MOSCOW, Russia – Russia said Tuesday, February 26, it had laid fiberoptic cables to a chain of Pacific islands disputed by Japan, delivering high-speed internet to homes and businesses there despite protests from Tokyo.
An 815-kilometer (506-mile) fiberoptic cable had connected the Russian island of Sakhalin and several towns and villages on the islands of Iturup, Kunashir and Shikotan, said state-run telecoms operator Rostelecom.
Tokyo has protested against the laying of the cable to the disputed chain known as the Kuril Islands in Russia and the Northern Territories in Japan.
The string of volcanic islands are at the heart of a long-running feud between the two countries that has prevented them signing a formal World War II peace treaty.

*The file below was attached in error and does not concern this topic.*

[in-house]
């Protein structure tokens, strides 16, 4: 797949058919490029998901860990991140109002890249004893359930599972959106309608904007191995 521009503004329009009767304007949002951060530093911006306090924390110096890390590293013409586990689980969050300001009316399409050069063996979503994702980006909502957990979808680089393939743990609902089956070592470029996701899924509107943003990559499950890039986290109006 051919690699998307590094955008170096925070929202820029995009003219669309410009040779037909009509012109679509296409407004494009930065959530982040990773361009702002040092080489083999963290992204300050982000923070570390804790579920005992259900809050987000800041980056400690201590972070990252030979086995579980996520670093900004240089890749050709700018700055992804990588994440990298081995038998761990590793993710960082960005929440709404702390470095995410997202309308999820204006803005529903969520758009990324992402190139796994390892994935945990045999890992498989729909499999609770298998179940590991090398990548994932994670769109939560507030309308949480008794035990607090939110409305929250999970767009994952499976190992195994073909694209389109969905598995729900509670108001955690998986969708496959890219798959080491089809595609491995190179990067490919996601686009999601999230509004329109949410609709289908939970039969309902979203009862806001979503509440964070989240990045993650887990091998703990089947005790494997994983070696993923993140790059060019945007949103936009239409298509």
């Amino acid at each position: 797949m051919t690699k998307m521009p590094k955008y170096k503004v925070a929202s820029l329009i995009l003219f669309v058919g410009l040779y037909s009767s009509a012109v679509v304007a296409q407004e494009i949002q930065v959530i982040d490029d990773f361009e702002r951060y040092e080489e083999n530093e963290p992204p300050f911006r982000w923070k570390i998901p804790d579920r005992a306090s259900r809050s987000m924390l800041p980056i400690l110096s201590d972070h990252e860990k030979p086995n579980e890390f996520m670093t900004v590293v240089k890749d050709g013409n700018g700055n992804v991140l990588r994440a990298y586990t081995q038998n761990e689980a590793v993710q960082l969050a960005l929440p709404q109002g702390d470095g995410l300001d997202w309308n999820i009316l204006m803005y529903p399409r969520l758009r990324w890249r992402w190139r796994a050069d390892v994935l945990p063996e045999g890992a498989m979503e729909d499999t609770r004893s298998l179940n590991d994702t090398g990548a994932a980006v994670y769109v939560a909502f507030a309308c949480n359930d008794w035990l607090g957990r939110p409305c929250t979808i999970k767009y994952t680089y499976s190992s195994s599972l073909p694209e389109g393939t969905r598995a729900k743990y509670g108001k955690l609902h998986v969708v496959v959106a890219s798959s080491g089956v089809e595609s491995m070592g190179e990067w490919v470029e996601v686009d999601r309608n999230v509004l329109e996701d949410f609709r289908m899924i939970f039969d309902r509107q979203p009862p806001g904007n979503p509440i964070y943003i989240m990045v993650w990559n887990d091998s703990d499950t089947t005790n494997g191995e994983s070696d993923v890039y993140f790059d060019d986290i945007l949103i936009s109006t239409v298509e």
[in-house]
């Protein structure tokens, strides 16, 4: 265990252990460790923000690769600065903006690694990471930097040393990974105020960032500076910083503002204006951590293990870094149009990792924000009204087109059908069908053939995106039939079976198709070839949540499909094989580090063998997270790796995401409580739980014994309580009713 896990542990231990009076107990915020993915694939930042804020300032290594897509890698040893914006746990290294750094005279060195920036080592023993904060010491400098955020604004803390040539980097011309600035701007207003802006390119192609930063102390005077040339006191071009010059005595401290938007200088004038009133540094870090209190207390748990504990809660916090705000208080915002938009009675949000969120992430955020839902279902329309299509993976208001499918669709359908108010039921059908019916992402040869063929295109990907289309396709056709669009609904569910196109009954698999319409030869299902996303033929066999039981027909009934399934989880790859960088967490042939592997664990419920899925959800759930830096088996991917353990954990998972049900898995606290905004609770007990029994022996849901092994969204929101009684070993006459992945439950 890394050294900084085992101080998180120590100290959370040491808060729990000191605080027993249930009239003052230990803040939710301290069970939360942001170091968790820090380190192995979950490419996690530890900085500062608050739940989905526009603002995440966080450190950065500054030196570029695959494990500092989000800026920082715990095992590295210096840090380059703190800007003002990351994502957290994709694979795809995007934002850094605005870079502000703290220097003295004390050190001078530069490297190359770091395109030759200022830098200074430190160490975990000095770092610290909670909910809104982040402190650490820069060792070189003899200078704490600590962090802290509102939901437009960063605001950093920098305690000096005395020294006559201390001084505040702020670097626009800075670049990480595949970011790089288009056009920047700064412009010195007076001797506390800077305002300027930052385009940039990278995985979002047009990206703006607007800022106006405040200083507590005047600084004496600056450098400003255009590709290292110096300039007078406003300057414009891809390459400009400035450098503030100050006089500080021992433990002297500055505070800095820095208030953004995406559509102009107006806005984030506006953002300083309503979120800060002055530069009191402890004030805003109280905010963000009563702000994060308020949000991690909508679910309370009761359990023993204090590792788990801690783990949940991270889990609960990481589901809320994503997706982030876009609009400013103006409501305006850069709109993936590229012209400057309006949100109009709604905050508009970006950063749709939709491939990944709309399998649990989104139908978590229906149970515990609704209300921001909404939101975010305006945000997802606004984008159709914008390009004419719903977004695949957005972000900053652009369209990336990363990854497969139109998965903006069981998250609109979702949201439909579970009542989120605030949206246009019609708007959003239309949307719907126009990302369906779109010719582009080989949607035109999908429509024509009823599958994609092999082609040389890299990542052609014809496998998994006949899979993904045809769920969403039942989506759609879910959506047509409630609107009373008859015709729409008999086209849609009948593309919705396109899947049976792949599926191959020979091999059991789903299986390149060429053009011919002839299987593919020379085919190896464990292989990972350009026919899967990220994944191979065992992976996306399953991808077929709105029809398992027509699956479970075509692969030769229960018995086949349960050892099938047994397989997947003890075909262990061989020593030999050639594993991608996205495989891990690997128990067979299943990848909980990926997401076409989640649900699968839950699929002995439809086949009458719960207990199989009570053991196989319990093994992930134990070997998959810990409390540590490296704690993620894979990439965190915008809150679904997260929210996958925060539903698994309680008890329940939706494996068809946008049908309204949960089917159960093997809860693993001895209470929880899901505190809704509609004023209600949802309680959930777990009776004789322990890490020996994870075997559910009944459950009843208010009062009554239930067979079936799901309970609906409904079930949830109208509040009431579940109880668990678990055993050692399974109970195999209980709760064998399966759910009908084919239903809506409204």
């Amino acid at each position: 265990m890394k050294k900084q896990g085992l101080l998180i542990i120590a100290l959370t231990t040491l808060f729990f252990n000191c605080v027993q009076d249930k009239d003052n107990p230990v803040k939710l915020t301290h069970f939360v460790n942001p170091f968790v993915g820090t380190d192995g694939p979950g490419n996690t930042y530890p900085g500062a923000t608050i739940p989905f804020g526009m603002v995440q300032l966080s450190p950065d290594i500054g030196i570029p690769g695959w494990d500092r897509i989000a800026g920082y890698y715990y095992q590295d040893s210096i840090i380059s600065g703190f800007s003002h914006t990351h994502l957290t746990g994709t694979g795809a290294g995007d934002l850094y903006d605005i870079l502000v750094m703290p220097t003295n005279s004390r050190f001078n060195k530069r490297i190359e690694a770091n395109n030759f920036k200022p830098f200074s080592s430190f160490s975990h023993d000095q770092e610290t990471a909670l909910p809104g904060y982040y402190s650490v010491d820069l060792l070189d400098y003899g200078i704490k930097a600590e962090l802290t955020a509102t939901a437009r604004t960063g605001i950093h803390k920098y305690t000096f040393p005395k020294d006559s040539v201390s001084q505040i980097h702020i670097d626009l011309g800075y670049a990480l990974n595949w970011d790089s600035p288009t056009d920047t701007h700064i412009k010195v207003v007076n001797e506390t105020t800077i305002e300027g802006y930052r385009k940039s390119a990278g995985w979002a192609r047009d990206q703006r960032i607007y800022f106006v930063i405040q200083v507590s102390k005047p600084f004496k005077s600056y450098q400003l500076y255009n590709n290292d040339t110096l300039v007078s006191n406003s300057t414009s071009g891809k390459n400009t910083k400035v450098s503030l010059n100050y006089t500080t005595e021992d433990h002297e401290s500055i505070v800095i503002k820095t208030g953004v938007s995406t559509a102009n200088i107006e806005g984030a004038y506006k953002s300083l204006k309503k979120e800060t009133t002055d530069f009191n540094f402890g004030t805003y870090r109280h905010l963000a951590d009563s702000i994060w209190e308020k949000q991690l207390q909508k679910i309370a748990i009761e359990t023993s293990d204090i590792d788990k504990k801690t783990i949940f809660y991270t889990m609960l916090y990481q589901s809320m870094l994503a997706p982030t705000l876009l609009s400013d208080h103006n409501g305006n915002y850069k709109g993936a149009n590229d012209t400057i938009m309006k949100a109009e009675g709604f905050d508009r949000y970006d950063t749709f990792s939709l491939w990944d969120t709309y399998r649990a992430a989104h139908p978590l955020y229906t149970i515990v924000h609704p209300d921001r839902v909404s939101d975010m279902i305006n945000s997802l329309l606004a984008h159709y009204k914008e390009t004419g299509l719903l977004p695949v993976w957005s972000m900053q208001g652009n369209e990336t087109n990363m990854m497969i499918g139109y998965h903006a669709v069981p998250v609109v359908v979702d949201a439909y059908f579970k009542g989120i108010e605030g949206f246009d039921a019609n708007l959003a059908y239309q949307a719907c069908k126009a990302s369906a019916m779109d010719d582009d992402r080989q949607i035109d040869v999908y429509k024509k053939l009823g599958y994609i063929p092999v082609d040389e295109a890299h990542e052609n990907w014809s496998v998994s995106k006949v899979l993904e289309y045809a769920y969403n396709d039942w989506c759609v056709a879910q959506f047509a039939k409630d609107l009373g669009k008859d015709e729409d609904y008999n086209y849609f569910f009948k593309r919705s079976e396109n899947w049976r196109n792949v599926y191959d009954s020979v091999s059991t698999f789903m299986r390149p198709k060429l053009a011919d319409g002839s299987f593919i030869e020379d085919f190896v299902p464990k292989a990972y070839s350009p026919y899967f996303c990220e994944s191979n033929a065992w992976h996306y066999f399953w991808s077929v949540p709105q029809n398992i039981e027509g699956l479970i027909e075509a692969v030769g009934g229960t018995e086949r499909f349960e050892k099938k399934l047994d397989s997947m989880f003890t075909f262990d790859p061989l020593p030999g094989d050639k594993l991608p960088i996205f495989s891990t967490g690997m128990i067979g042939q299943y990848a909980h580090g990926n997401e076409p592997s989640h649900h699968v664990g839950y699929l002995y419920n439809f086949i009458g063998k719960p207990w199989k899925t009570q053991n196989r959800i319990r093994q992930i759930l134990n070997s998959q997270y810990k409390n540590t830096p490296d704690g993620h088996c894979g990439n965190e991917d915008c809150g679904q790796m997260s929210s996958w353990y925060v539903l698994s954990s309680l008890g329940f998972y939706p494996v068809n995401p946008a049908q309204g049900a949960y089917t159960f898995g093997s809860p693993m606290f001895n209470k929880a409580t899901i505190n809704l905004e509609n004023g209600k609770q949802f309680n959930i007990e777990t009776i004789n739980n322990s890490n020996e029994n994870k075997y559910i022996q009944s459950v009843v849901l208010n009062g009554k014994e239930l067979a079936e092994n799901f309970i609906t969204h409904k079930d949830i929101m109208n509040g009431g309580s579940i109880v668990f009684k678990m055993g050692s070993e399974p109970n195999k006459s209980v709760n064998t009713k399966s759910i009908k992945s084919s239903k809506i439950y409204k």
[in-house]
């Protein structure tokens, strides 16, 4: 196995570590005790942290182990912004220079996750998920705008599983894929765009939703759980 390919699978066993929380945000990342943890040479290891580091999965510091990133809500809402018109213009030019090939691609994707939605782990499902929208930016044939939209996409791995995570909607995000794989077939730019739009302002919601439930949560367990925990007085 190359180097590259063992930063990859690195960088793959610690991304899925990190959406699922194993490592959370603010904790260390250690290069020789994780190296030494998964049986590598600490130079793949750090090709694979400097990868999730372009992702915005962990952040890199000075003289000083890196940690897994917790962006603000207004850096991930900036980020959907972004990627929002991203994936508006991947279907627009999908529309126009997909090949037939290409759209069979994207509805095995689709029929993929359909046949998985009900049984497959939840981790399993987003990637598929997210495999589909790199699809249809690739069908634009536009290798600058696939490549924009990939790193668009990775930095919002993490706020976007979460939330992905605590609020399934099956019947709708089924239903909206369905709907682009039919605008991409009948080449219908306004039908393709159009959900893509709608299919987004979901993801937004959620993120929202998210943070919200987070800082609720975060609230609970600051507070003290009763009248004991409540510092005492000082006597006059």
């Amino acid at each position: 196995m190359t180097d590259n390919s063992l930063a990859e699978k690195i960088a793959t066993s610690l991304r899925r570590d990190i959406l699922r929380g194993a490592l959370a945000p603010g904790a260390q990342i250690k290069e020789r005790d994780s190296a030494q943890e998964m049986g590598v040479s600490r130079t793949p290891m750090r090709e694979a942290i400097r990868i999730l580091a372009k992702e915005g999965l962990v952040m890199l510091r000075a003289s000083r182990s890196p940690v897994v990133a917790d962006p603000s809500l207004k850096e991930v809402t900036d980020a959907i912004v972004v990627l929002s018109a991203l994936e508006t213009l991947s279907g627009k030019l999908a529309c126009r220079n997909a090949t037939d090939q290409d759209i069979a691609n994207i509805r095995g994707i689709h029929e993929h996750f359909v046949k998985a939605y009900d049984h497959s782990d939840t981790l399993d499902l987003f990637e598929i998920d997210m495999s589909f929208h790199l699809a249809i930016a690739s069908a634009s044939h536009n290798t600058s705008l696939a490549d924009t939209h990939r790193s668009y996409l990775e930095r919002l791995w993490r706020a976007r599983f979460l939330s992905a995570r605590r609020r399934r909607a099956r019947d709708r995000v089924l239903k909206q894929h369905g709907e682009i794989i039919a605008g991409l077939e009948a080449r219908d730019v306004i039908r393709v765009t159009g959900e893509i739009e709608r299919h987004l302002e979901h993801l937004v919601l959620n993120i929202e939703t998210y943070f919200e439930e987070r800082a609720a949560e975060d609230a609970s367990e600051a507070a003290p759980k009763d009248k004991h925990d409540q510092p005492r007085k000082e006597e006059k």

The underwater fiberoptic cable was inaugurated after Russia and Japan agreed late last year to accelerate talks to formally end World War II hostilities and the festering dispute over the islands.
“The implementation of this project is a milestone event for the Southern Kurils,” Kremlin aide Sergei Ivanov said at the inauguration, adding it would open new opportunities for the region.
“The introduction of high-speed internet to the remote islands that are ours, that are Russian, significantly improves the quality of life for the local population,” he said in remarks released by Rostelecom.
The cost of the project is estimated at 3.3 billion rubles ($50.26 million), the company said.
Russia said in December it had built four new military barracks in the Kurils, angering Tokyo. (READ: Moscow says Japan must recognize all Kurils as Russian)
The defense ministry says the new barracks are part of the “development of military and social infrastructure” on the islands. – Rappler.com